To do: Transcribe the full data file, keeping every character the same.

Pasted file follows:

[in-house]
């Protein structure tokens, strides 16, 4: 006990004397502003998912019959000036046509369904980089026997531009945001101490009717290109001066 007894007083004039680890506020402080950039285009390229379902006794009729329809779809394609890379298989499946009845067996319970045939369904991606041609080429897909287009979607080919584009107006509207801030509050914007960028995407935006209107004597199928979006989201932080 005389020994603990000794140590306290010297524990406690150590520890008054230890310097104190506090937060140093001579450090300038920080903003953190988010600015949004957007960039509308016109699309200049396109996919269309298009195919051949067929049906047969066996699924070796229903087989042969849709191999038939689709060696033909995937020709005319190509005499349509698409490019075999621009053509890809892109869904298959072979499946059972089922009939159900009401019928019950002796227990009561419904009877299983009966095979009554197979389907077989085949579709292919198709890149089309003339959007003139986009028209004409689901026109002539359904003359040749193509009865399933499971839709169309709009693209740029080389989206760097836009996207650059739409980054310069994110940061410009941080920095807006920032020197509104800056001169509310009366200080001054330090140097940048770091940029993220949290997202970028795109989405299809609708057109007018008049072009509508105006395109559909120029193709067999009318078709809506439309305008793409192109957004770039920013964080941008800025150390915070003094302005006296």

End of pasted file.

[in-house]
């Protein structure tokens, strides 16, 4: 006990004397502003998912019959000036046509369904980089026997531009945001101490009717290109001066 007894007083004039680890506020402080950039285009390229379902006794009729329809779809394609890379298989499946009845067996319970045939369904991606041609080429897909287009979607080919584009107006509207801030509050914007960028995407935006209107004597199928979006989201932080 005389020994603990000794140590306290010297524990406690150590520890008054230890310097104190506090937060140093001579450090300038920080903003953190988010600015949004957007960039509308016109699309200049396109996919269309298009195919051949067929049906047969066996699924070796229903087989042969849709191999038939689709060696033909995937020709005319190509005499349509698409490019075999621009053509890809892109869904298959072979499946059972089922009939159900009401019928019950002796227990009561419904009877299983009966095979009554197979389907077989085949579709292919198709890149089309003339959007003139986009028209004409689901026109002539359904003359040749193509009865399933499971839709169309709009693209740029080389989206760097836009996207650059739409980054310069994110940061410009941080920095807006920032020197509104800056001169509310009366200080001054330090140097940048770091940029993220949290997202970028795109989405299809609708057109007018008049072009509508105006395109559909120029193709067999009318078709809506439309305008793409192109957004770039920013964080941008800025150390915070003094302005006296």